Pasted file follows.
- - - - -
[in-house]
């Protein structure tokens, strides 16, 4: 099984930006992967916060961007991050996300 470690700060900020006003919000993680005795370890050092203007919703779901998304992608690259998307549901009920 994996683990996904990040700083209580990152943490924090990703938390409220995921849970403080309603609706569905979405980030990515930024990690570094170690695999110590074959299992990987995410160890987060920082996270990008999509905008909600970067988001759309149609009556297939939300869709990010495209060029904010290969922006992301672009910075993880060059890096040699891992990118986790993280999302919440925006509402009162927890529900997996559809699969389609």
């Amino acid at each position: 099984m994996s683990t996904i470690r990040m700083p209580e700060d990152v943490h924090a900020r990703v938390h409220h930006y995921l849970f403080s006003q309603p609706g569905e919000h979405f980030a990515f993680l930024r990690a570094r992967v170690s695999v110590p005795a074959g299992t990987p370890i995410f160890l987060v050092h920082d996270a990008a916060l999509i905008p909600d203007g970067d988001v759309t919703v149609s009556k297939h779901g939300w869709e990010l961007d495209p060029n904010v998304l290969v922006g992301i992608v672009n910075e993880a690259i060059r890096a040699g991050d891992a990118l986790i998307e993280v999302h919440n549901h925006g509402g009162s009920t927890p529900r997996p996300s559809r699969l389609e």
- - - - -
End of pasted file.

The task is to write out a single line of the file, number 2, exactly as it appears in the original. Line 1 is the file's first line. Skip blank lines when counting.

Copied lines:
């Protein structure tokens, strides 16, 4: 099984930006992967916060961007991050996300 470690700060900020006003919000993680005795370890050092203007919703779901998304992608690259998307549901009920 994996683990996904990040700083209580990152943490924090990703938390409220995921849970403080309603609706569905979405980030990515930024990690570094170690695999110590074959299992990987995410160890987060920082996270990008999509905008909600970067988001759309149609009556297939939300869709990010495209060029904010290969922006992301672009910075993880060059890096040699891992990118986790993280999302919440925006509402009162927890529900997996559809699969389609």